The Chilean artist Pablo Linsambarth (Santiago de Chile, 1989) exhibits in VIGIL GONZALES’ Online Viewing Room (Peru). The exhibition aims to account for a new figurative aesthetic in development in the American continent. Taking into consideration the historical and social framework that surrounds Linsambarth's artistic impulses, the paintings on display are part of an equally interesting dialogue on an aesthetic, conceptual and political level.


Matías Helbig wrote about the exhibition:

Pablo Linsambarth’s paintings are based on the mechanisms of storytelling and are fundamentally configured as a reflection of oral tradition as a device of cultural transmission. In the Chilean artist’s imaginary, family memory and urban legends intermingle with everyday iconography in a sort of pictorial collage. The result: the composition of an urban and contemporary folklore. The oil paintings reproduce the spaces of family memory, the mythological space of the Pudahuel from his childhood and the convulsive rhythm of urban life in Santiago de Chile; he brings them all together in a timeless dialogue that shifts the qualities of space to transform them into scenarios. In canvases open to the games of fiction.


This movement that Linsambarth makes in his works is not gratuitous. The great theme that led him to the composition of drawings and paintings, in the first place, is a specific family and historical event. In the mid-1980s until the early 1990s, Linsambarth’s mother, affiliated with the Revolutionary Left Movement (MIR) in Chile, was forced to live in hiding from the Pinochetism persecution. As a consequence, the family archive (mainly photographs and letters) from those years is characterized by her absence. For the artist, the family images presented an emptiness that could only be deceived, manipulated, through fiction, that is to say, through the creative act. From that point on, he appropriates the archive and begins to reproduce the photographs, occupying the spaces with the figure of his mother and, of course, with the effects of memory, filling a genealogy with meaning and time through the pictorial image. A gesture, by the way, that refers to the advice Stéphane Mallarmé gave his friend Éduoard Manet not to paint objects, things, but what they produced in him. Linsambarth does not paint the past, but the effects it arouses in his imagination, composing the present.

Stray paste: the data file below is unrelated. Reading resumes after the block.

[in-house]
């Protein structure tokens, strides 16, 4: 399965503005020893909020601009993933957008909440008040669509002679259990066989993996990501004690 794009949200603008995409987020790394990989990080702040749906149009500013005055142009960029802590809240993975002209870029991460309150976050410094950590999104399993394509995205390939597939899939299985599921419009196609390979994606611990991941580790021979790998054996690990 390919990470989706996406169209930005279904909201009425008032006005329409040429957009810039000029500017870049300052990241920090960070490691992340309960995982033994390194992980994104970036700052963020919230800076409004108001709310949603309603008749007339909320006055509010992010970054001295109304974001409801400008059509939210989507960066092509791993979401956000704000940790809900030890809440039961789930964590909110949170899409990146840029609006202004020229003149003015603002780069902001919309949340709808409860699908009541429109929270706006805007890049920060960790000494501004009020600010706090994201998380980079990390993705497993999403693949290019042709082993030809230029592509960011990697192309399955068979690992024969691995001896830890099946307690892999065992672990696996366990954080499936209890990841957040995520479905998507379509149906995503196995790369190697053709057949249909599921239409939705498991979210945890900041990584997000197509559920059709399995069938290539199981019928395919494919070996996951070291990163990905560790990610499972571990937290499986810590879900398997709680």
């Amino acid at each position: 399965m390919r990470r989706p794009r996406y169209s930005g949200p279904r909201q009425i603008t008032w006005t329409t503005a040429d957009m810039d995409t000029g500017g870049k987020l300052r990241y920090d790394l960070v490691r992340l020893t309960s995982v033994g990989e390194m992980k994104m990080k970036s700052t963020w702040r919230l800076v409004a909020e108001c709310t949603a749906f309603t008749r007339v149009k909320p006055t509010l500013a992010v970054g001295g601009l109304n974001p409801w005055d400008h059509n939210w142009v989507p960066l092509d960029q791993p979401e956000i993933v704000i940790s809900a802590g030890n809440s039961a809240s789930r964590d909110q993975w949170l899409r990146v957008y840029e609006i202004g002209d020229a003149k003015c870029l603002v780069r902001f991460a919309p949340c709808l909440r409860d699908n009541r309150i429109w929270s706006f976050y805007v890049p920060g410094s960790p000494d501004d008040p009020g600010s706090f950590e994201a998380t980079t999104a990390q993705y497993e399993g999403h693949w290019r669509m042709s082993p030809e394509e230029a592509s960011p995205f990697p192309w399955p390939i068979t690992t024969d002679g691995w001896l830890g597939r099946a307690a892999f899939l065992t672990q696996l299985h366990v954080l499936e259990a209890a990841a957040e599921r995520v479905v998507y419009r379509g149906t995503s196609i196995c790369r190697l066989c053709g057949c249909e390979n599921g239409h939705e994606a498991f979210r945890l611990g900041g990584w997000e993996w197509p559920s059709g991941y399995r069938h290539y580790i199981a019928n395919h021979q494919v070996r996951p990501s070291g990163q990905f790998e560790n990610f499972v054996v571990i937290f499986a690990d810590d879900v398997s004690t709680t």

On the other hand, the other two worlds that converge in Actos Preparatorios are the legend and the underground, the street. In the first case, the Chilean artist appropriates the myth of the Culebrón de Pudahuel, a legend of the community in which he grew up and which manifests itself in the paintings through certain religious symbologies such as the crucifixes or the mephistophelic horns of a businessman. This theme also functions, as a narrative of memory, as a narrative that shapes and manipulates the vision of reality.